More importantly I try not to go over 30kWh at any speed, unless it puts me at too low of a speed for traffic. That seems to help the most. 15kWh and below is a pretty good target to hit on flat surfaces.
 

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Discussion Starter #17
Extrapolating from the link above, assuming 14 usable kWh:
Speed / EV mi
30 67
35 65
40 63
45 61
50 57
55 55
60 47
65 44
70 42
75 35
 

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Creating a thread to gather data on how speed affects electric range. I noticed that at 75mph my electric range seems terrible - but at 60mph it seems much better. Anyone with a regular highway commute - so we can get multiple datapoints under the same conditions - any data to share (total range, or miles per kWh at various speeds)?
Is this in some way surprising that higher speeds reduces range?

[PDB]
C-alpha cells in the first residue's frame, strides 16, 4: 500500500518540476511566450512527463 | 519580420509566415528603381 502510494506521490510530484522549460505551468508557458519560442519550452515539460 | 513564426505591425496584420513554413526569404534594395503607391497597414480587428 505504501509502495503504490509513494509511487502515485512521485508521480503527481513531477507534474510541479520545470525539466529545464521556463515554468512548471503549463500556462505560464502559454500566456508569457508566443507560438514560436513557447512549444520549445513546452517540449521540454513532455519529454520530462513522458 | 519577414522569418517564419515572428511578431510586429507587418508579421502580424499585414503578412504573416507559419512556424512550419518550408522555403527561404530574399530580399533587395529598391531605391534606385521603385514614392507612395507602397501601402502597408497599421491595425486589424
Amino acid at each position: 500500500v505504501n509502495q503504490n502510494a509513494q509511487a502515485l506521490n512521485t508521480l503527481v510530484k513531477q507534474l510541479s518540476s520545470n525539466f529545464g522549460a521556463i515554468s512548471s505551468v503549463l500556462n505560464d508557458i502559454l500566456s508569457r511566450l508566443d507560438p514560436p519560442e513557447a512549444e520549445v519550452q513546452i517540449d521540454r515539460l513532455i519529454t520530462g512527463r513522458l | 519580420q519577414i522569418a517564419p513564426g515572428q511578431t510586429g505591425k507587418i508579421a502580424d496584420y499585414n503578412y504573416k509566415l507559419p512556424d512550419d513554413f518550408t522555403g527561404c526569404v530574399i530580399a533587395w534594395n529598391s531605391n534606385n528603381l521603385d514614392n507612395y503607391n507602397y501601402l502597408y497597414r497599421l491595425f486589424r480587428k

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Hello What is not so obvious is that degree with which MPH effects range and how this is not readily available data for new owners. Took me awhile to see that 30MPH was a peak point. Mile/KW is a good comparison between different cars, but without knowing the MPH does not say much.

The link below had data from a Dynamo which some what supports the below numbers after dividing 14KW-hrs/ (WH/m). ie at 60MPH they had 294 WH/m, 14/.294=47miles


Extrapolating from the link above, assuming 14 usable kWh:
Speed / EV mi EV from Dynamo (added)
30 67 77
35 65
40 63 67
45 61
50 57 55
55 55
60 47 47
65 44
70 42 38
75 35

http://gm-volt.com/forum/showthread.php?246218-60-Plus-miles/page3
 

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Remember, Ari_C achieved 81.8 miles in a gen1 with a smaller battery, but driving 20-25 mph in a closed loop for 4 hours. I agree with loboc, just drive and don't worry about the range. if the meter wasn't sitting front and center on the dash, (like in many ice vehicles) you wouldn't give it a second thought. Black electrical tape works well.